Unity rituals are a nice way to add an extra layer of meaning to a wedding service. Some couples mix together two types of sand into one glass container, others will each take their own candle and use it to light one large candle together. A more popular option would be a handfasting ceremony.
Handfasting is the ancient practice of binding a couple’s hands. Originally this was done during the engagement to make a public declaration of their intent to marry so as to discourage advances from other interested parties. Eventually the binding became a central part of the marriage ceremony itself.
The literal origin of the phrase “tying the knot,” this rite carries great symbolic meaning. While it is most often included in Wiccan and pagan ceremonies, over the decades it has become more mainstream and is even incorporated in weddings for other faith traditions as well as secular nuptials.
As members of an interfaith organization there are many ways ULC ministers can incorporate handfasting into a plethora of wedding styles. It can be both humbling and enlightening to discover how various groups perform this rite. We often hear from many of our officiants that they are eager to learn more about such services.
Historically speaking, handfasting refers to a kind of union originating from the British Isles most likely by the Celts as far back as 7000 B.C. Unlike many traditions, handfasting usually did not involve an officiant, though this is not really the case today as most locations do not allow for self-solemnization.
The distinguishing feature of the service is the linking of the couple’s hands. This can be done by simply clasping the right hand of one partner to the right hand of the other, and vice versa while they face each other.
The crossing of hands symbolizes the joining of all aspects of the couple; left and right, solar and lunar, masculine and feminine. The figure eight shape also stands for the unending commitment to one another.
Fabrics are often incorporated into neo-pagan handfasting ceremonies. These would be wrapped around the couple’s wrists while their hands are clasped in the fashion we mentioned previously. This symbolizes both their bond, and the external support from friends and family in their union.
Cords (ropes) or ribbons are the most commonly used materials for this, but any material that is comfortable and easy to untie afterward will do. To add an extra flourish, you might consider using some of the following in your binding:
- Natural garland
- The couple’s engagement rings
- Heirloom charms or rings
- Family birthstones
- Woven flowers
You’ll likely need a florist for that last suggestion to better ensure the binding holds together.There are of course places to purchase pre-made bindings such as at craft or fabric stores, as well as the ULC’s ceremonial handfasting cord. If you are braiding your own cord or cutting a strand of existing material, the binding should be a little over one yard in length so that it can be wrapped around the couple’s hands multiple times. The officiating minister would wrap the binding in a figure eight pattern around the couple’s clasped hands either 3, 6, or 9 times. If more than one person is wrapping the materials, one figure eight per person is probably best.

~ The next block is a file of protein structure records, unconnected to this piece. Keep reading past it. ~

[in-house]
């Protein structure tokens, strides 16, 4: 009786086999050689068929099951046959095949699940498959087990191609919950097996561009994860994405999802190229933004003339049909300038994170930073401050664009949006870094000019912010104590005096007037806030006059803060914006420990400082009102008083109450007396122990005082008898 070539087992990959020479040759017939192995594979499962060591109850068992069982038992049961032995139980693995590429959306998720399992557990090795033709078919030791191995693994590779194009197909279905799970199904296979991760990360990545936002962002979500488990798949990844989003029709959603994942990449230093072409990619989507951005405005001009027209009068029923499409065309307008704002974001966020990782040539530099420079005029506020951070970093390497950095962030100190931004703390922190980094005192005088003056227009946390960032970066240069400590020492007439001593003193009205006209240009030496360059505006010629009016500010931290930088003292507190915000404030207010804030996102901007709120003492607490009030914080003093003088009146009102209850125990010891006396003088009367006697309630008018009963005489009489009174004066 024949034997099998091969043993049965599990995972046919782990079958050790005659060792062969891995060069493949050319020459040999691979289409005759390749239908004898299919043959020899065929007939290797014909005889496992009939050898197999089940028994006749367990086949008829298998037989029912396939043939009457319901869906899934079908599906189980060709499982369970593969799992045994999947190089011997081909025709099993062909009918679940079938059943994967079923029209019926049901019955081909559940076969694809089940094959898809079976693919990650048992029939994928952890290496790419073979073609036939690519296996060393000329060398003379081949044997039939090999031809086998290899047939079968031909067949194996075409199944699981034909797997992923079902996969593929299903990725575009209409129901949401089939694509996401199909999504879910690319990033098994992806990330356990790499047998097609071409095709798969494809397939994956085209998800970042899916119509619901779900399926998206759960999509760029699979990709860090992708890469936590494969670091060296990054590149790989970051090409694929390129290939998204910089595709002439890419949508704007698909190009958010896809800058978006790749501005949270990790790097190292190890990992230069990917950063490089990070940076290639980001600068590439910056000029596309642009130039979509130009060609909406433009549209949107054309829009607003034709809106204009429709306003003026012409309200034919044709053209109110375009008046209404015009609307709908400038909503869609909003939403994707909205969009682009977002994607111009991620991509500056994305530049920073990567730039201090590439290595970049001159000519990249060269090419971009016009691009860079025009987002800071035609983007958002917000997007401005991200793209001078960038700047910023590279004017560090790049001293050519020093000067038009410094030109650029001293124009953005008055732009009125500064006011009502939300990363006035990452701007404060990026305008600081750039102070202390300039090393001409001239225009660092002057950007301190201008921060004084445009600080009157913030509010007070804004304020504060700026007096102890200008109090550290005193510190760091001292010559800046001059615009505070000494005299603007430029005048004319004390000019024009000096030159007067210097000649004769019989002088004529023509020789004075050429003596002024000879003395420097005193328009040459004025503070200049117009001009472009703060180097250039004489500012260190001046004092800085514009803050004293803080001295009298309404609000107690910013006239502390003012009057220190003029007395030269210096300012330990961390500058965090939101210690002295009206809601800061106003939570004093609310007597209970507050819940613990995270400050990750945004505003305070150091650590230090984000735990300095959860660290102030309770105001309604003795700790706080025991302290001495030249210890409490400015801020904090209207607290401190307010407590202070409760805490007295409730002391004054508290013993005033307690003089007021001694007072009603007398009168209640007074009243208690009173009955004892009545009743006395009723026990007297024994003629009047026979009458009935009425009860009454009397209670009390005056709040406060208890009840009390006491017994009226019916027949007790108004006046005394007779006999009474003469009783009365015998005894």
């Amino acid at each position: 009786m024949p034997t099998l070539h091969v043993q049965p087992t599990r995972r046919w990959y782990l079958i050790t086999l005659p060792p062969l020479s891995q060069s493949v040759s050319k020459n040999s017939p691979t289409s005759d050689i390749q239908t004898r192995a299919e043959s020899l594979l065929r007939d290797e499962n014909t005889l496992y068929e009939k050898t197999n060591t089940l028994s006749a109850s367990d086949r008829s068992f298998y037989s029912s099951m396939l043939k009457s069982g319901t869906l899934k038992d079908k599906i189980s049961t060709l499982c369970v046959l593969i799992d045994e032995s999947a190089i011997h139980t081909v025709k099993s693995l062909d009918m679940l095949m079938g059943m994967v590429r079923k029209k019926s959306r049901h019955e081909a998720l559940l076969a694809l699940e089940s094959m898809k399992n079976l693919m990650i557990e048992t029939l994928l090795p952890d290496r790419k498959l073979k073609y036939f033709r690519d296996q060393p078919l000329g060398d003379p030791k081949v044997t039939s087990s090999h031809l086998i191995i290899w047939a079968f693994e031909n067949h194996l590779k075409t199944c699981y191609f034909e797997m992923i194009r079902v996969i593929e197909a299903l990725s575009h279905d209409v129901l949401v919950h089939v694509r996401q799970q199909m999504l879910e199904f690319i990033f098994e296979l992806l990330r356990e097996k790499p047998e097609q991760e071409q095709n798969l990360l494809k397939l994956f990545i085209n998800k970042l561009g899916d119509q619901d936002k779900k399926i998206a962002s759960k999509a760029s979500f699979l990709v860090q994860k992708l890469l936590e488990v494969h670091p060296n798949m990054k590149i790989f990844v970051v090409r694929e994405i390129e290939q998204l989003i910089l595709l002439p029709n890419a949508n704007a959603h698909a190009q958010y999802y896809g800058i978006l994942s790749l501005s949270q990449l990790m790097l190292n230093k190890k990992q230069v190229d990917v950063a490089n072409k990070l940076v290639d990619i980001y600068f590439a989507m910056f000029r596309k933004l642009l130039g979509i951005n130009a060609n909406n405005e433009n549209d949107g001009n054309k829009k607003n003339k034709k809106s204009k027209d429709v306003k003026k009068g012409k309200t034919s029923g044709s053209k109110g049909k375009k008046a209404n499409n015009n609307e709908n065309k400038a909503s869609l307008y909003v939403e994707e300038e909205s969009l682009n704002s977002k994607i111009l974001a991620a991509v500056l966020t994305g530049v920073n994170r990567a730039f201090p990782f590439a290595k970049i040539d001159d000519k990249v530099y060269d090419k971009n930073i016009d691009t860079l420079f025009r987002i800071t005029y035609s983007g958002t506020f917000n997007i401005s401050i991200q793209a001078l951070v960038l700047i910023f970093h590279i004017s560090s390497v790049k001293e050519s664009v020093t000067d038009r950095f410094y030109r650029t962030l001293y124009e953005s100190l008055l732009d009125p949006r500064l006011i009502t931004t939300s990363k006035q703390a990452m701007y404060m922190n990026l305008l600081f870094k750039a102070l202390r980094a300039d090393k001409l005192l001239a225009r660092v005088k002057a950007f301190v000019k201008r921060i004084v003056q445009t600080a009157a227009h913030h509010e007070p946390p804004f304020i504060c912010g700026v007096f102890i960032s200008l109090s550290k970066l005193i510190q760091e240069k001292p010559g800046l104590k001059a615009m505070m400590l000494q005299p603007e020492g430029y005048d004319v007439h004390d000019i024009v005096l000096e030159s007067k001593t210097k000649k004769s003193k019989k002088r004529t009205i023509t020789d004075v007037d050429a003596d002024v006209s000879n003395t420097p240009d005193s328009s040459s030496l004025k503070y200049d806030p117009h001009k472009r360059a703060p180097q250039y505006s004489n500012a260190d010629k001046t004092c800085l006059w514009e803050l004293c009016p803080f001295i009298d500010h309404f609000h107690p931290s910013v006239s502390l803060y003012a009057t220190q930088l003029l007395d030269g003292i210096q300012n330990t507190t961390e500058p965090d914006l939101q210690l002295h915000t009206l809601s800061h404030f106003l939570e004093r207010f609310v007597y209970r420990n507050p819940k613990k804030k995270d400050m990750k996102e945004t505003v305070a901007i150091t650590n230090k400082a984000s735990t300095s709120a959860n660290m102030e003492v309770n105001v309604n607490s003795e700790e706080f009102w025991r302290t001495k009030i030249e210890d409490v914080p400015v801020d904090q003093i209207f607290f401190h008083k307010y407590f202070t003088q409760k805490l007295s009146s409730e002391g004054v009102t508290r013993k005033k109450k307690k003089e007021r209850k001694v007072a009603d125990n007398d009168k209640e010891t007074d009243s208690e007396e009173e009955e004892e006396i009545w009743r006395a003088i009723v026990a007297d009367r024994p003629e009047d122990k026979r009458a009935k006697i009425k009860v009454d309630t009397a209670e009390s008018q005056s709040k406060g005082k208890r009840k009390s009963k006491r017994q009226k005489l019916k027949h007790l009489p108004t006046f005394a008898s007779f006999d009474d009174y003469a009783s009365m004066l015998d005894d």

For the full effect, couples can remain clasped and tied together until the reception (for safety concerns, we do not recommend remaining bound any longer than that, even if that was the ancient practice). If you brush up on your knowledge of infinity knots, it’s possible that when the couple slips their arms out from the cord, a literal knot will tighten together and remain in the middle, but it’s perfectly fine to just remove the hands and undo the binding.
We already mentioned that the phrase “tying the knot” references handfasting. We can also see elements of the symbolism when the couple drinks wine from goblets while their arms are interlinked. The notion of duality seen in the crossing of hands is alluded to verbally in the phrase “for better or worse, richer or poorer, in sickness and in health.”
Today it is perfectly common to see handfasting incorporated as part of ceremonies both pagan and non-pagan alike, and in interesting ways. Some couples have taken up the original version of the practice and clasp crossed hands during the engagement.
If a couple has already been legally married, they might want to try a handfasting ceremony as part of their renewal of vows service, or even as part of a wedding anniversary celebration.
Another modern twist on handfasting involves couples having family members fasten the cord around their clasped hands rather than the officiant (assuming the officiant is not related to them). This would be a fresh take on a parent giving away their child at the altar. This would also be a great way for couples with children to make them part of the ceremony, each one making a figure eight with the same binding or perhaps each with their own binding of a different material.
If handfasting sounds like a fun and meaningful ceremony to perform, you can get a free ordination from the Universal Life Church here. We have the tools to equip you in your work, from the ceremonial cord and a handfasting certificate to gift the couple, to a great book for a more in-depth exploration of the topic. We even have a sample handfasting script on how to conduct the service.